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Discussion Starter · #1 ·
I'm planning on getting a set of coilovers, but just about nobody makes adjustable shocks/struts for the 88's, so I'm also gonna pick up some rear LCA's for an 89.

Question is, with the '89-style LCA's, will I also be forced to go with rear discs, or can I use with the drums for a little while and upgrade to drums later?
 

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That's probably a pretty good idea. You'll get the 89-91 style LCA's so you can use the more plentiful shock kits, and you'll still retain your stronger passive rear steering (all 88-91 CRX's have passive rear steering...just toned down in the 89-91 models).
 

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poormansporsche said:
Correct me if im wrong here.. but cant you just buy itr adjustable struts.. and just compensate with adjustments?
I'm not sure. I know that the LCA's are the same on the ITA and the 88 CRX, but I'm not sure if the upper mounting point or the springs are the same.
 

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Discussion Starter · #6 ·
stickershop said:
That's probably a pretty good idea. You'll get the 89-91 style LCA's so you can use the more plentiful shock kits, and you'll still retain your stronger passive rear steering (all 88-91 CRX's have passive rear steering...just toned down in the 89-91 models).
(sorry for digging up an old post)

Aren't the LCA's in the 88's what actually make the rear steering more "passive"...since the 88's are stamped and not forged like the 89-91's?

Also: would it be in my best interest to just DO the rear drums-to-disc conversion while I'm back there swappin out crap?

(Assuming we're not talking an extra $150 total in parts...)
 

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About the lower control arms. Yes, they are stamped...but no, they are not the part of the rear suspension that makes it more passive on the 88's.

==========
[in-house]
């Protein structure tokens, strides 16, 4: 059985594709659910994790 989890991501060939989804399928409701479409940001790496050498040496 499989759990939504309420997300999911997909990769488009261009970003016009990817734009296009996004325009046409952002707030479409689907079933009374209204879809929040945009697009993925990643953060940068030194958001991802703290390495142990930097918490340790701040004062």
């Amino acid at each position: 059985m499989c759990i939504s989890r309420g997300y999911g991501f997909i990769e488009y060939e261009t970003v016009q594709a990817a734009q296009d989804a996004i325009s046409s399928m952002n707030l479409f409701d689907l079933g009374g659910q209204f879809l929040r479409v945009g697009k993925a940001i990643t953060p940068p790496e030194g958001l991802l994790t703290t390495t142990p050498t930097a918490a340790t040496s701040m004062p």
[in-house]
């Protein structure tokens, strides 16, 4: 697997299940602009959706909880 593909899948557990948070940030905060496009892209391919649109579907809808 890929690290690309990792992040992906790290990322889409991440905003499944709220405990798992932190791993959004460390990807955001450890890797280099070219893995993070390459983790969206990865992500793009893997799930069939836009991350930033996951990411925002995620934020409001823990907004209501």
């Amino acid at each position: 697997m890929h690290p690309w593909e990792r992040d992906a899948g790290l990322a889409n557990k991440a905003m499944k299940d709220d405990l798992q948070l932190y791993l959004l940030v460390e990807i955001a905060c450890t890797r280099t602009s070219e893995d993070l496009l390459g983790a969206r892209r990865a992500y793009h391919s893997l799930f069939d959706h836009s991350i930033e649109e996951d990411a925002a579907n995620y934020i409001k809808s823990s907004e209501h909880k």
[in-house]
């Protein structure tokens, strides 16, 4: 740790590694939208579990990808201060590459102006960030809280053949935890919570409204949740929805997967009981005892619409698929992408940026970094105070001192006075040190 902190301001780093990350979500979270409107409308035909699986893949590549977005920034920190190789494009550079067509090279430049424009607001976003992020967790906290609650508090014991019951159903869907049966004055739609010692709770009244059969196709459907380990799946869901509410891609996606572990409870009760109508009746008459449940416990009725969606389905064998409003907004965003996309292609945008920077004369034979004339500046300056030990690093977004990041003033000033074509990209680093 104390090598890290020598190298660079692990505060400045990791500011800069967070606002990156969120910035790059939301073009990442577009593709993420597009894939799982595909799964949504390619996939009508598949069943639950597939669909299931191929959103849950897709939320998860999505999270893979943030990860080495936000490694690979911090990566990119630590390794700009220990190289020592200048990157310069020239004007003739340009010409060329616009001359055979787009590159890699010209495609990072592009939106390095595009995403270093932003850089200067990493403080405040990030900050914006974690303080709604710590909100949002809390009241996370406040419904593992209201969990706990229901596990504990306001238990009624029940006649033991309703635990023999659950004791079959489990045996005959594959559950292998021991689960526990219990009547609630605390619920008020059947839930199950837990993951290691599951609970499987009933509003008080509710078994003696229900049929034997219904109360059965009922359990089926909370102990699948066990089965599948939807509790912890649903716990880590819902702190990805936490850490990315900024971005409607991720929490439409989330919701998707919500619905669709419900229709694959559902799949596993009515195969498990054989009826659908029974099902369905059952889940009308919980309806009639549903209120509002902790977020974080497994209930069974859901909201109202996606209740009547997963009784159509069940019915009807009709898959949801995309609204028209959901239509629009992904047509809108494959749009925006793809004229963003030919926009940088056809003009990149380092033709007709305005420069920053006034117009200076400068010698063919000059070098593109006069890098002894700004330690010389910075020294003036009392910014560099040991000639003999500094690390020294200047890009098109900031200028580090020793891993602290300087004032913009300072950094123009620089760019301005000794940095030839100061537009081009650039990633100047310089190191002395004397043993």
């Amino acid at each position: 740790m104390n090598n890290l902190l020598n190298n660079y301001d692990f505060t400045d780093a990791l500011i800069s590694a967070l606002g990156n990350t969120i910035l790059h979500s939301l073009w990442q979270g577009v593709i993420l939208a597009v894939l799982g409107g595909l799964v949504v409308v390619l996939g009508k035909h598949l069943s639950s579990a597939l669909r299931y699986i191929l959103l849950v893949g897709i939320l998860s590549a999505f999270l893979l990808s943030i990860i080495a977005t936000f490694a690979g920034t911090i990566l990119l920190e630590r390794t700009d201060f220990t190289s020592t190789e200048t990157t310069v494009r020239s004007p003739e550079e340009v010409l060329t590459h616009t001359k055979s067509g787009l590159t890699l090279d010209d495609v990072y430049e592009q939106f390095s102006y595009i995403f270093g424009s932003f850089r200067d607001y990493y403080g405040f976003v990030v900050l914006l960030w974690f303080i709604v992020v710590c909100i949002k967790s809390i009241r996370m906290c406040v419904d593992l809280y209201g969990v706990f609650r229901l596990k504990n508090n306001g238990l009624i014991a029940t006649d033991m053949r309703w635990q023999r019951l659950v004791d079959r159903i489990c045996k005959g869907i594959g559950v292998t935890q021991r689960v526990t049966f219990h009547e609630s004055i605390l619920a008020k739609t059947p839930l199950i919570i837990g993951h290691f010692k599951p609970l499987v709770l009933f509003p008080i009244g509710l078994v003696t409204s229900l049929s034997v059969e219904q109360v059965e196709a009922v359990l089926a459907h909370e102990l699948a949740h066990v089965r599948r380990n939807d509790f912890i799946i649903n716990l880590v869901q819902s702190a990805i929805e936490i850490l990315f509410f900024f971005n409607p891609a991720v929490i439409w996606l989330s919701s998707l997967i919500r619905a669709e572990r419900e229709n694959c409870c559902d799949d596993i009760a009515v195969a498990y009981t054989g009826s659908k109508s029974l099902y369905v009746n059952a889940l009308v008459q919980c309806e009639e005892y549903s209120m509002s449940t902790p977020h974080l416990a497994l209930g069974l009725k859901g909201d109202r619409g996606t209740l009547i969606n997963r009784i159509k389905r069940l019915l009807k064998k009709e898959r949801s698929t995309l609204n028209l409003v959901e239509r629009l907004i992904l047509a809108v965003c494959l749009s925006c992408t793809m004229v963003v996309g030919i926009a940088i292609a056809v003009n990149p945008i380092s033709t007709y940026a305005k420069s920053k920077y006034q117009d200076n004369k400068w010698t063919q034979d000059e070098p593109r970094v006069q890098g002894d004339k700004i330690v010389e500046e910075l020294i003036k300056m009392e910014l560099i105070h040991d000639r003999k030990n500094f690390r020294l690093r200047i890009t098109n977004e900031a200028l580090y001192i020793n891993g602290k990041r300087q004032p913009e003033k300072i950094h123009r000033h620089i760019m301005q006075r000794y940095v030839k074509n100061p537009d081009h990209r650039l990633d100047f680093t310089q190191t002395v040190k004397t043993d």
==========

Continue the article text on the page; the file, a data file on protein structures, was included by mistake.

The mounting point on the chassis for the compensator arm (on the front of the rear trailing arm) is in a different location on the 88's. This is why the 88's have a different rear suspension feel.
 

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Discussion Starter · #10 ·
I'm sure Sticky or someone else can truly elaborate on this much more, but as far as I know, the rear wheels of a CRX can (ever so slightly) change toe angle in relation to high cornering forces.

The 88's appear to have the greatest effect of such toe-angle adjustments during sharp maneuvers, though (according to Sticky), all CRX's do it some degree.

I personally can vouch for noticing it (as I have an '88 ), and, yes, it can be a bit scary if you're not prepared for it. It's kinda like some gradual, but noticeable, oversteer intruduced by the rear wheels turning along with the fronts.

Active rear wheel steering is what you'll find on some newer GMC pickups, (I think) older Preludes, and Nissan's "Super-HICAS" system.

Our passive stuff doesn't have any motors or electricals involved, just some good 'ole flexible suspension parts.

Am I on point here, Sticky, or did I miss something?
 

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You got it Tony. We can actually expand this definition to a lot more vehicles as well. It's not just CRX's. But pretty much any Honda with a rear trailing arm design that flexes around a large bushing (Civic's, Integra's, etc) has passive rear steering to some degree. It's all a matter of how much the rear arm is allowed to travel when experiencing a certain degree of force.

If you want to read more about it, there is a post on honda-tech where Tyson and Kwicko got into a bit of a discussion about it. (with pics of the difference on the chassis)

http://www.honda-tech.com/zerothread?id=1268359
 
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